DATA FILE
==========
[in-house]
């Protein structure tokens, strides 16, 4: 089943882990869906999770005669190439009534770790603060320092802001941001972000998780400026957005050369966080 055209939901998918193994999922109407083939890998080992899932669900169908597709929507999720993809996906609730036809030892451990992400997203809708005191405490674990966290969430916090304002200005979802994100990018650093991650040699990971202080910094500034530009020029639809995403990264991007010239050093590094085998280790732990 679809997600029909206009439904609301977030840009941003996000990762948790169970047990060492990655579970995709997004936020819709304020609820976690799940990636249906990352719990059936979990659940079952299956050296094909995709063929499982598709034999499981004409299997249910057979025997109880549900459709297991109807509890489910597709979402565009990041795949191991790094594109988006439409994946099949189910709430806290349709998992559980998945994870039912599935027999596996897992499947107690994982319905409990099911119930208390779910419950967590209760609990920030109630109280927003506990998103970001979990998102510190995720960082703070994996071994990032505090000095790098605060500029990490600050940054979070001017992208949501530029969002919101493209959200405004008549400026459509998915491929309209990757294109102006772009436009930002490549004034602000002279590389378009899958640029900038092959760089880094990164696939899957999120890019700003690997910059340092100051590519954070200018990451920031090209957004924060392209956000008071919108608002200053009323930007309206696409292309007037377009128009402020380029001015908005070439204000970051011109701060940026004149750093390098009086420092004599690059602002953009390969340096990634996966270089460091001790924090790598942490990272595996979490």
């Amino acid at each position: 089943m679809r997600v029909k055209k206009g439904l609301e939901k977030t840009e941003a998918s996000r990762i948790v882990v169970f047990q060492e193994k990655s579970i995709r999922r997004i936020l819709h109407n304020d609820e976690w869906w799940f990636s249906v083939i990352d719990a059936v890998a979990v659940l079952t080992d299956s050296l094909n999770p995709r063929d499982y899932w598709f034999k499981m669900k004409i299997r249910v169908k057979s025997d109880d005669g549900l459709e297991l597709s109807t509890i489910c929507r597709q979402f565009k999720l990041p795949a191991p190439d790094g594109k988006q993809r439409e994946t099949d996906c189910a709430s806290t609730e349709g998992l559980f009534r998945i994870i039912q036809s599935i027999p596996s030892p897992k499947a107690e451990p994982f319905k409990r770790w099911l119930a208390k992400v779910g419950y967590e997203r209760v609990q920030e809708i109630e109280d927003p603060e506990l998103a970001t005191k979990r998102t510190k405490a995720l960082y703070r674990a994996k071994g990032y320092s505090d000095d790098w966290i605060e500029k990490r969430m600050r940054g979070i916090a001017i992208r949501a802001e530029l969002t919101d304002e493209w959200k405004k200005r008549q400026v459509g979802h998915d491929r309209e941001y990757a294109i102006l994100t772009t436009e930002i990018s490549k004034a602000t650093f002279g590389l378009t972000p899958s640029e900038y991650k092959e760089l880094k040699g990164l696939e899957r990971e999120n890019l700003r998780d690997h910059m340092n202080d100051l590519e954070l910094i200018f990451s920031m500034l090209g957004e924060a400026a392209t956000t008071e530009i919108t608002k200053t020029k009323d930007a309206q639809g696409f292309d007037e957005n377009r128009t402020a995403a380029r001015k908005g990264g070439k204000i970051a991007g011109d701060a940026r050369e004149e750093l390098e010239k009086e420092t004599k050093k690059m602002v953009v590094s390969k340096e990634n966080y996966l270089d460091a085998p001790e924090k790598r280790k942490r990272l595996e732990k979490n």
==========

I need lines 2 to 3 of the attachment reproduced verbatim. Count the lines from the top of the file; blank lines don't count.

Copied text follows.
């Protein structure tokens, strides 16, 4: 089943882990869906999770005669190439009534770790603060320092802001941001972000998780400026957005050369966080 055209939901998918193994999922109407083939890998080992899932669900169908597709929507999720993809996906609730036809030892451990992400997203809708005191405490674990966290969430916090304002200005979802994100990018650093991650040699990971202080910094500034530009020029639809995403990264991007010239050093590094085998280790732990 679809997600029909206009439904609301977030840009941003996000990762948790169970047990060492990655579970995709997004936020819709304020609820976690799940990636249906990352719990059936979990659940079952299956050296094909995709063929499982598709034999499981004409299997249910057979025997109880549900459709297991109807509890489910597709979402565009990041795949191991790094594109988006439409994946099949189910709430806290349709998992559980998945994870039912599935027999596996897992499947107690994982319905409990099911119930208390779910419950967590209760609990920030109630109280927003506990998103970001979990998102510190995720960082703070994996071994990032505090000095790098605060500029990490600050940054979070001017992208949501530029969002919101493209959200405004008549400026459509998915491929309209990757294109102006772009436009930002490549004034602000002279590389378009899958640029900038092959760089880094990164696939899957999120890019700003690997910059340092100051590519954070200018990451920031090209957004924060392209956000008071919108608002200053009323930007309206696409292309007037377009128009402020380029001015908005070439204000970051011109701060940026004149750093390098009086420092004599690059602002953009390969340096990634996966270089460091001790924090790598942490990272595996979490």
């Amino acid at each position: 089943m679809r997600v029909k055209k206009g439904l609301e939901k977030t840009e941003a998918s996000r990762i948790v882990v169970f047990q060492e193994k990655s579970i995709r999922r997004i936020l819709h109407n304020d609820e976690w869906w799940f990636s249906v083939i990352d719990a059936v890998a979990v659940l079952t080992d299956s050296l094909n999770p995709r063929d499982y899932w598709f034999k499981m669900k004409i299997r249910v169908k057979s025997d109880d005669g549900l459709e297991l597709s109807t509890i489910c929507r597709q979402f565009k999720l990041p795949a191991p190439d790094g594109k988006q993809r439409e994946t099949d996906c189910a709430s806290t609730e349709g998992l559980f009534r998945i994870i039912q036809s599935i027999p596996s030892p897992k499947a107690e451990p994982f319905k409990r770790w099911l119930a208390k992400v779910g419950y967590e997203r209760v609990q920030e809708i109630e109280d927003p603060e506990l998103a970001t005191k979990r998102t510190k405490a995720l960082y703070r674990a994996k071994g990032y320092s505090d000095d790098w966290i605060e500029k990490r969430m600050r940054g979070i916090a001017i992208r949501a802001e530029l969002t919101d304002e493209w959200k405004k200005r008549q400026v459509g979802h998915d491929r309209e941001y990757a294109i102006l994100t772009t436009e930002i990018s490549k004034a602000t650093f002279g590389l378009t972000p899958s640029e900038y991650k092959e760089l880094k040699g990164l696939e899957r990971e999120n890019l700003r998780d690997h910059m340092n202080d100051l590519e954070l910094i200018f990451s920031m500034l090209g957004e924060a400026a392209t956000t008071e530009i919108t608002k200053t020029k009323d930007a309206q639809g696409f292309d007037e957005n377009r128009t402020a995403a380029r001015k908005g990264g070439k204000i970051a991007g011109d701060a940026r050369e004149e750093l390098e010239k009086e420092t004599k050093k690059m602002v953009v590094s390969k340096e990634n966080y996966l270089d460091a085998p001790e924090k790598r280790k942490r990272l595996e732990k979490n």